The GEP Global Supply Chain Volatility Index — a leading indicator tracking demand conditions, shortages, transportation costs, inventories and backlogs — shows declining demand for raw materials, commodities, and other components needed to provide finished goods and services in December, reflecting the growing risk of a recessionary period ahead.
Additionally, more businesses are safety stockpiling inventories, particularly in Europe and North America, due to a resurgence in COVID-19 infections in China and increased concerns about future supply and pricing, partly reversing destocking efforts seen in the prior six months.
As a result of greater safety stockpiling and worsening of labor shortages, the GEP Global Supply Chain Volatility Index rose — up from 1.15 in November to 1.61 in December — halting the improvements in the world’s supply chains, which began in the summer of 2022.
Commenting on the latest results, John Piatek, GEP’s vice president of consulting, said: “We are shifting from a sellers’ to a buyers’ market, and companies should be pushing back hard on all price increases from their suppliers, which will continue to drive down inflation. Falling demand signals the increasing likelihood of a global recession in the first half of 2023.”
The key findings from December’s report:
- DEMAND: Demand for components, raw materials, commodities and any other items companies need to provide their goods and services declined further in December, especially in North America.
INVENTORIES: Global business reports of safety stockpiling are up since November, which is a key factor behind December’s increase in GEP’s Global Supply Chain Volatility Index.
LABOR SHORTAGES: Companies report an uptick in labor shortages, causing supplier capacity to be stretched.
MATERIAL SHORTAGES: Global supply shortages are at their lowest level since September 2020 as suppliers continue to adjust to market conditions. Easing demand has reduced competition for items.
TRANSPORTATION: Transportation costs are at their lowest in over two years, highlighting weaker pressures on shipping, train, air and road freight.
REGIONAL SUPPLY CHAIN VOLATILITY: Supply chains feeding into Europe remain the most stretched, compared to Asia and North America, in December.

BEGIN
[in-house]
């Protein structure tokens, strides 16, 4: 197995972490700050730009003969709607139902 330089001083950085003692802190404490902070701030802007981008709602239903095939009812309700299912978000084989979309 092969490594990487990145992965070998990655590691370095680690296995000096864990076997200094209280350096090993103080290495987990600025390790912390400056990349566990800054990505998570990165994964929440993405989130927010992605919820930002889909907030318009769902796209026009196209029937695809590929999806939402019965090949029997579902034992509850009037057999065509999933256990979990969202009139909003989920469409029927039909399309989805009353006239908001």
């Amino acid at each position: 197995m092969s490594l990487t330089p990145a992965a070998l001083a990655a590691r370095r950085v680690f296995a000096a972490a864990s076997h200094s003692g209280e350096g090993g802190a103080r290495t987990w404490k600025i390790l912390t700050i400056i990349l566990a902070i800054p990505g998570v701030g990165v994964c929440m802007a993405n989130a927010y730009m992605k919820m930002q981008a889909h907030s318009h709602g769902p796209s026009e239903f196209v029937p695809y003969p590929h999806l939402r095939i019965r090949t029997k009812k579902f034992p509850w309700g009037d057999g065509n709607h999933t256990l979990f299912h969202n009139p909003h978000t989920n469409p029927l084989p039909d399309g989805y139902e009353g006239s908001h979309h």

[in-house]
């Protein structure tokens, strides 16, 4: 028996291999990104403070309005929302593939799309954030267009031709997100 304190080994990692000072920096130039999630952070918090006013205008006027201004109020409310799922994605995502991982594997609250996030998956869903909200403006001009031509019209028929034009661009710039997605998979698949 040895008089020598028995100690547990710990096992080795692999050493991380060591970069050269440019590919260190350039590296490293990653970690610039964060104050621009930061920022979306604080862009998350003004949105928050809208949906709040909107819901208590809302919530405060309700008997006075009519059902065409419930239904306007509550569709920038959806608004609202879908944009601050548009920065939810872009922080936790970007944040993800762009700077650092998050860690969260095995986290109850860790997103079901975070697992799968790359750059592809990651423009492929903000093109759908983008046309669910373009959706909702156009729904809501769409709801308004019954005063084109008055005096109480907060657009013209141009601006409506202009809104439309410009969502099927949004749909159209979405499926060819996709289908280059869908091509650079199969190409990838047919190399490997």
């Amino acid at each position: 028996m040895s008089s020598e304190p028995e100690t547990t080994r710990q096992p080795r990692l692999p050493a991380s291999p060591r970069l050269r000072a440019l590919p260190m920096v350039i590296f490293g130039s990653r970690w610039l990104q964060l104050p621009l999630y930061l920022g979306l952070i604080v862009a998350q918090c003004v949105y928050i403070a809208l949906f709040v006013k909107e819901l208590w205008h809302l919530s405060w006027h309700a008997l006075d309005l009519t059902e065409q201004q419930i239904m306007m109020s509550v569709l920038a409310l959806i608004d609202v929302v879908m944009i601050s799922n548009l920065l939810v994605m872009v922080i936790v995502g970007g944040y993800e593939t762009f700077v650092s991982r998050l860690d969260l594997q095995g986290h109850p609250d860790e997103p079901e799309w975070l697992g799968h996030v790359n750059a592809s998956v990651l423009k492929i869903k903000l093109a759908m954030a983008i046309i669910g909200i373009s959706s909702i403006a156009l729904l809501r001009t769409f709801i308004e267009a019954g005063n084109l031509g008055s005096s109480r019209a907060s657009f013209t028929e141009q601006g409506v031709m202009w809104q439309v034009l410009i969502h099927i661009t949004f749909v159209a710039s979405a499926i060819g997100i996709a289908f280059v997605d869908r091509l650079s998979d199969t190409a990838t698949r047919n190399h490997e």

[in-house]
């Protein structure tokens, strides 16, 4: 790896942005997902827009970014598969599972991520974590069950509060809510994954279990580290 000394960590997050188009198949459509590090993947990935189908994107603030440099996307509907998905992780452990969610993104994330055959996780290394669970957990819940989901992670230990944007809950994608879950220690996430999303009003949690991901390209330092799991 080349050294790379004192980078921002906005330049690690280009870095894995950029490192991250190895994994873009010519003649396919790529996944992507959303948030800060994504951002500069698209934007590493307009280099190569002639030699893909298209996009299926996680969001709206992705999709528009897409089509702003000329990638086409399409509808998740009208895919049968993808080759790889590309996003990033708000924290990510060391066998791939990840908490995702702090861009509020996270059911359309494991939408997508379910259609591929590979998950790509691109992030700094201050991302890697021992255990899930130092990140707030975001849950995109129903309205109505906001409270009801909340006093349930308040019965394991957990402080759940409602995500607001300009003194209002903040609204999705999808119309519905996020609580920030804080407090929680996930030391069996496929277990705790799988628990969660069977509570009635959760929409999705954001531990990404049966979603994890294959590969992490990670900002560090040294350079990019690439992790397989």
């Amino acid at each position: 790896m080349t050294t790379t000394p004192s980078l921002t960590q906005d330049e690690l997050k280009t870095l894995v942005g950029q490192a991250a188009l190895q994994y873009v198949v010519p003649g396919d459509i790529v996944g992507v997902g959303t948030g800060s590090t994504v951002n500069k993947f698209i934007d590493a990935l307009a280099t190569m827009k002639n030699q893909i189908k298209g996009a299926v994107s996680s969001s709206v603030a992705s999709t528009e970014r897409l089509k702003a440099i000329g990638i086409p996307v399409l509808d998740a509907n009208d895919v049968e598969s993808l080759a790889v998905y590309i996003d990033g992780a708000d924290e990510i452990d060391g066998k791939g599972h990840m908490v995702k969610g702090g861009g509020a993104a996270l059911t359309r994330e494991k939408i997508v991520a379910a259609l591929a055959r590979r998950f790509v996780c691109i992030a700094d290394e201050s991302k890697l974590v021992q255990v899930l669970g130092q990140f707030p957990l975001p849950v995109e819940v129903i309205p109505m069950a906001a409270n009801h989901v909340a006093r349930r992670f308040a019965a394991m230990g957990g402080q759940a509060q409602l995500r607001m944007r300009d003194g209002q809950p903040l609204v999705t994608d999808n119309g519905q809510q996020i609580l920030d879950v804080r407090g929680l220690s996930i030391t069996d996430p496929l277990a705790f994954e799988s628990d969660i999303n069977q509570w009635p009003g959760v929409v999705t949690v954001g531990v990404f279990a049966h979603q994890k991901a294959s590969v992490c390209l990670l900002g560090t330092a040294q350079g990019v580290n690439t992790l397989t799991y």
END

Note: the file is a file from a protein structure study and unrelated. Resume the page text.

ABOUT THE GEP GLOBAL SUPPLY CHAIN VOLATILITY INDEX
The GEP Global Supply Chain Volatility Index is produced by S&P Global and GEP. The GEP Global Supply Chain Volatility Index is derived from S&P Global’s PMI™ surveys, sent to companies in over 40 countries, totaling around 27,000 companies. These countries account for 89% of global gross domestic product (GDP) (source: World Bank World Development Indicators).
The headline figure is the GEP Global Supply Chain Volatility Index. This a weighted sum of six sub-indices derived from PMI data, PMI Comments Trackers and PMI Commodity Price & Supply Indicators compiled by S&P Global.
The GEP Global Supply Chain Volatility Index is calculated using a weighted sum of the z-scores of the six indices. Weights are determined by analyzing the impact each component has on suppliers’ delivery times through regression analysis.
The six variables used are 1) JP Morgan Global Quantity of Purchases Index, 2) All Items Supply Shortages Indicator, 3) Transport Price Pressure Indicator, and Manufacturing PMI Comments Tracker data for 4) stockpiling due to supply or price concerns, and backlogs rising due to 5) staff shortages and 6) item shortages.
A value above 0 indicates that supply chain capacity is being stretched and supply chain volatility is increasing. The further above 0, the greater the extent to which capacity is being stretched.
A value below 0 indicates that supply chain capacity is being underutilized, reducing supply chain volatility. The further below 0, the greater the extent to which capacity is being underutilized.
A Supply Chain Volatility Index is also published at a regional level for Europe, Asia, North America and the UK. The regional indices measure the performance of supply chains connected to those parts of the world.